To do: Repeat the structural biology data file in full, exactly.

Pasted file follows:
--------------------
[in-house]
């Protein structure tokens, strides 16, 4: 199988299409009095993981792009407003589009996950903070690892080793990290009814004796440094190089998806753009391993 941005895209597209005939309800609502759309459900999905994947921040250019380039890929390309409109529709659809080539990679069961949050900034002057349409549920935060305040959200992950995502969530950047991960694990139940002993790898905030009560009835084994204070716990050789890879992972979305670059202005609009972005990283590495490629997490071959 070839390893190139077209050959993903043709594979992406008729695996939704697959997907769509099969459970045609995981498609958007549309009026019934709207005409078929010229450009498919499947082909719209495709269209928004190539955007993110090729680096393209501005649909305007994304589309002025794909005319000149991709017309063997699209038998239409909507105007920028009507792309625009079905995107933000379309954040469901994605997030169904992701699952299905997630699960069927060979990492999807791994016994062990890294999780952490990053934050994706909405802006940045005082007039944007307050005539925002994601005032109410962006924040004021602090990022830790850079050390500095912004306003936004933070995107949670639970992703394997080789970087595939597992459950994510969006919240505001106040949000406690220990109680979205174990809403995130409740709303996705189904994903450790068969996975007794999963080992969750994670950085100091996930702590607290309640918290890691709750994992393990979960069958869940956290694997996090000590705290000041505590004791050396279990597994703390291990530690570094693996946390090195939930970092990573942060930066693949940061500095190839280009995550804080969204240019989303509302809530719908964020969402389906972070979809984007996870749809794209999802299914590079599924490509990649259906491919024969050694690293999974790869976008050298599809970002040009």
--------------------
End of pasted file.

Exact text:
[in-house]
């Protein structure tokens, strides 16, 4: 199988299409009095993981792009407003589009996950903070690892080793990290009814004796440094190089998806753009391993 941005895209597209005939309800609502759309459900999905994947921040250019380039890929390309409109529709659809080539990679069961949050900034002057349409549920935060305040959200992950995502969530950047991960694990139940002993790898905030009560009835084994204070716990050789890879992972979305670059202005609009972005990283590495490629997490071959 070839390893190139077209050959993903043709594979992406008729695996939704697959997907769509099969459970045609995981498609958007549309009026019934709207005409078929010229450009498919499947082909719209495709269209928004190539955007993110090729680096393209501005649909305007994304589309002025794909005319000149991709017309063997699209038998239409909507105007920028009507792309625009079905995107933000379309954040469901994605997030169904992701699952299905997630699960069927060979990492999807791994016994062990890294999780952490990053934050994706909405802006940045005082007039944007307050005539925002994601005032109410962006924040004021602090990022830790850079050390500095912004306003936004933070995107949670639970992703394997080789970087595939597992459950994510969006919240505001106040949000406690220990109680979205174990809403995130409740709303996705189904994903450790068969996975007794999963080992969750994670950085100091996930702590607290309640918290890691709750994992393990979960069958869940956290694997996090000590705290000041505590004791050396279990597994703390291990530690570094693996946390090195939930970092990573942060930066693949940061500095190839280009995550804080969204240019989303509302809530719908964020969402389906972070979809984007996870749809794209999802299914590079599924490509990649259906491919024969050694690293999974790869976008050298599809970002040009």